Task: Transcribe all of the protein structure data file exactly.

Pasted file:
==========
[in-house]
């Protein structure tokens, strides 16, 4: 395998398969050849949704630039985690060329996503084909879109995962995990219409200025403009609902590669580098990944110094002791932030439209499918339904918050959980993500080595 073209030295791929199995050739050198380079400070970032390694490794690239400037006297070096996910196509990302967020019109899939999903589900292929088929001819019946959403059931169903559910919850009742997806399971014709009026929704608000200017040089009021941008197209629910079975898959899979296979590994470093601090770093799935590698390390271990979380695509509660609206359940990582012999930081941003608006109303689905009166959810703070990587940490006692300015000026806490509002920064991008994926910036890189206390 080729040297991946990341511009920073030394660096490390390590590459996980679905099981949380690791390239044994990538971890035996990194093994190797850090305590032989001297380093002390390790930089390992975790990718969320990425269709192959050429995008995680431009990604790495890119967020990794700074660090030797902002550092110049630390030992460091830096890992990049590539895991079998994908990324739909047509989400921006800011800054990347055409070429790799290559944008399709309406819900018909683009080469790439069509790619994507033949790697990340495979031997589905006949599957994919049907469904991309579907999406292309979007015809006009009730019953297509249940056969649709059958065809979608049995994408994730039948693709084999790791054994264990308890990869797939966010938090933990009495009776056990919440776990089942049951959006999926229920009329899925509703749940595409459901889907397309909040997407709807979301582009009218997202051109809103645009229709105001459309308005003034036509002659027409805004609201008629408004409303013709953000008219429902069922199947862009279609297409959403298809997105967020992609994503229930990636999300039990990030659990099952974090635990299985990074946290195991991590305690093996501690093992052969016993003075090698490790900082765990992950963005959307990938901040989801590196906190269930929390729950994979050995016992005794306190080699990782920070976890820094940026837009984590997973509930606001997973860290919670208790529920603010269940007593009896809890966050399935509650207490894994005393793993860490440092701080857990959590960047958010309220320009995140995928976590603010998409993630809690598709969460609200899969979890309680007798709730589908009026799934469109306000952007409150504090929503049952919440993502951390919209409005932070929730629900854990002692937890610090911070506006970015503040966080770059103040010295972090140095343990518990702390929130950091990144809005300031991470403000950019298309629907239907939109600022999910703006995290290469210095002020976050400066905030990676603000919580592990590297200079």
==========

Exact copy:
[in-house]
């Protein structure tokens, strides 16, 4: 395998398969050849949704630039985690060329996503084909879109995962995990219409200025403009609902590669580098990944110094002791932030439209499918339904918050959980993500080595 073209030295791929199995050739050198380079400070970032390694490794690239400037006297070096996910196509990302967020019109899939999903589900292929088929001819019946959403059931169903559910919850009742997806399971014709009026929704608000200017040089009021941008197209629910079975898959899979296979590994470093601090770093799935590698390390271990979380695509509660609206359940990582012999930081941003608006109303689905009166959810703070990587940490006692300015000026806490509002920064991008994926910036890189206390 080729040297991946990341511009920073030394660096490390390590590459996980679905099981949380690791390239044994990538971890035996990194093994190797850090305590032989001297380093002390390790930089390992975790990718969320990425269709192959050429995008995680431009990604790495890119967020990794700074660090030797902002550092110049630390030992460091830096890992990049590539895991079998994908990324739909047509989400921006800011800054990347055409070429790799290559944008399709309406819900018909683009080469790439069509790619994507033949790697990340495979031997589905006949599957994919049907469904991309579907999406292309979007015809006009009730019953297509249940056969649709059958065809979608049995994408994730039948693709084999790791054994264990308890990869797939966010938090933990009495009776056990919440776990089942049951959006999926229920009329899925509703749940595409459901889907397309909040997407709807979301582009009218997202051109809103645009229709105001459309308005003034036509002659027409805004609201008629408004409303013709953000008219429902069922199947862009279609297409959403298809997105967020992609994503229930990636999300039990990030659990099952974090635990299985990074946290195991991590305690093996501690093992052969016993003075090698490790900082765990992950963005959307990938901040989801590196906190269930929390729950994979050995016992005794306190080699990782920070976890820094940026837009984590997973509930606001997973860290919670208790529920603010269940007593009896809890966050399935509650207490894994005393793993860490440092701080857990959590960047958010309220320009995140995928976590603010998409993630809690598709969460609200899969979890309680007798709730589908009026799934469109306000952007409150504090929503049952919440993502951390919209409005932070929730629900854990002692937890610090911070506006970015503040966080770059103040010295972090140095343990518990702390929130950091990144809005300031991470403000950019298309629907239907939109600022999910703006995290290469210095002020976050400066905030990676603000919580592990590297200079």